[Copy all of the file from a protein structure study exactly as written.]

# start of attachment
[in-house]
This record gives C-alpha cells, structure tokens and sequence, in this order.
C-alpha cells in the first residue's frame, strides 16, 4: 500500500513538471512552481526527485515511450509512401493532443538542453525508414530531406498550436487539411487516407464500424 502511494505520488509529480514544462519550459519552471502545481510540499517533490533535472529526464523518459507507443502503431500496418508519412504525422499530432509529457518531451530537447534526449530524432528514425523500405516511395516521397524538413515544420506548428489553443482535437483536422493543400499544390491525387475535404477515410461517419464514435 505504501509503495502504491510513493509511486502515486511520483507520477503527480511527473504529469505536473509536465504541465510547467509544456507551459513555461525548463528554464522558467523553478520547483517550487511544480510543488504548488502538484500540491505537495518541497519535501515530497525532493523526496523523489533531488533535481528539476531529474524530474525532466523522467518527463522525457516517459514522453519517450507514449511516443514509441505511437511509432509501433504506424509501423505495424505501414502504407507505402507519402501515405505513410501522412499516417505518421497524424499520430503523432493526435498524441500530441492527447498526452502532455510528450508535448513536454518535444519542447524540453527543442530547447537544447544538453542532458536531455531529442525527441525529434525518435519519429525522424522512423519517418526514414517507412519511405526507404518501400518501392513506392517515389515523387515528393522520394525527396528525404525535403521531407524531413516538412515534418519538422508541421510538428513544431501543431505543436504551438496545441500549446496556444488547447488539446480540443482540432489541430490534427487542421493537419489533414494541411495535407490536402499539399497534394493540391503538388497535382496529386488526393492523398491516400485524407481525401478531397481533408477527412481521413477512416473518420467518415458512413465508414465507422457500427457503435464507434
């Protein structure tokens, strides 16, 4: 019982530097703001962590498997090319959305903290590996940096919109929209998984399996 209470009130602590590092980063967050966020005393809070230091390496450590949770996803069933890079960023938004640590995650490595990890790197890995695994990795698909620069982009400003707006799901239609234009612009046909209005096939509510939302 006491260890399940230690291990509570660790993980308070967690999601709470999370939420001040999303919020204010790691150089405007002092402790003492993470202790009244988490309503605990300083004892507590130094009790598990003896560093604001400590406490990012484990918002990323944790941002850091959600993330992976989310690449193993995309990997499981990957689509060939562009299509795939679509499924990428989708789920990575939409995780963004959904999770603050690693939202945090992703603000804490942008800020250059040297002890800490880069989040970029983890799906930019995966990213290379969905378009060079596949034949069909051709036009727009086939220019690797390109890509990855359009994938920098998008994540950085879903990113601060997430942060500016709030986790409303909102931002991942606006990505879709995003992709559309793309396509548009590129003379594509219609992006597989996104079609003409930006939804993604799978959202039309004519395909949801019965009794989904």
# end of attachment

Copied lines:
[in-house]
This record gives C-alpha cells, structure tokens and sequence, in this order.
C-alpha cells in the first residue's frame, strides 16, 4: 500500500513538471512552481526527485515511450509512401493532443538542453525508414530531406498550436487539411487516407464500424 502511494505520488509529480514544462519550459519552471502545481510540499517533490533535472529526464523518459507507443502503431500496418508519412504525422499530432509529457518531451530537447534526449530524432528514425523500405516511395516521397524538413515544420506548428489553443482535437483536422493543400499544390491525387475535404477515410461517419464514435 505504501509503495502504491510513493509511486502515486511520483507520477503527480511527473504529469505536473509536465504541465510547467509544456507551459513555461525548463528554464522558467523553478520547483517550487511544480510543488504548488502538484500540491505537495518541497519535501515530497525532493523526496523523489533531488533535481528539476531529474524530474525532466523522467518527463522525457516517459514522453519517450507514449511516443514509441505511437511509432509501433504506424509501423505495424505501414502504407507505402507519402501515405505513410501522412499516417505518421497524424499520430503523432493526435498524441500530441492527447498526452502532455510528450508535448513536454518535444519542447524540453527543442530547447537544447544538453542532458536531455531529442525527441525529434525518435519519429525522424522512423519517418526514414517507412519511405526507404518501400518501392513506392517515389515523387515528393522520394525527396528525404525535403521531407524531413516538412515534418519538422508541421510538428513544431501543431505543436504551438496545441500549446496556444488547447488539446480540443482540432489541430490534427487542421493537419489533414494541411495535407490536402499539399497534394493540391503538388497535382496529386488526393492523398491516400485524407481525401478531397481533408477527412481521413477512416473518420467518415458512413465508414465507422457500427457503435464507434
């Protein structure tokens, strides 16, 4: 019982530097703001962590498997090319959305903290590996940096919109929209998984399996 209470009130602590590092980063967050966020005393809070230091390496450590949770996803069933890079960023938004640590995650490595990890790197890995695994990795698909620069982009400003707006799901239609234009612009046909209005096939509510939302 006491260890399940230690291990509570660790993980308070967690999601709470999370939420001040999303919020204010790691150089405007002092402790003492993470202790009244988490309503605990300083004892507590130094009790598990003896560093604001400590406490990012484990918002990323944790941002850091959600993330992976989310690449193993995309990997499981990957689509060939562009299509795939679509499924990428989708789920990575939409995780963004959904999770603050690693939202945090992703603000804490942008800020250059040297002890800490880069989040970029983890799906930019995966990213290379969905378009060079596949034949069909051709036009727009086939220019690797390109890509990855359009994938920098998008994540950085879903990113601060997430942060500016709030986790409303909102931002991942606006990505879709995003992709559309793309396509548009590129003379594509219609992006597989996104079609003409930006939804993604799978959202039309004519395909949801019965009794989904």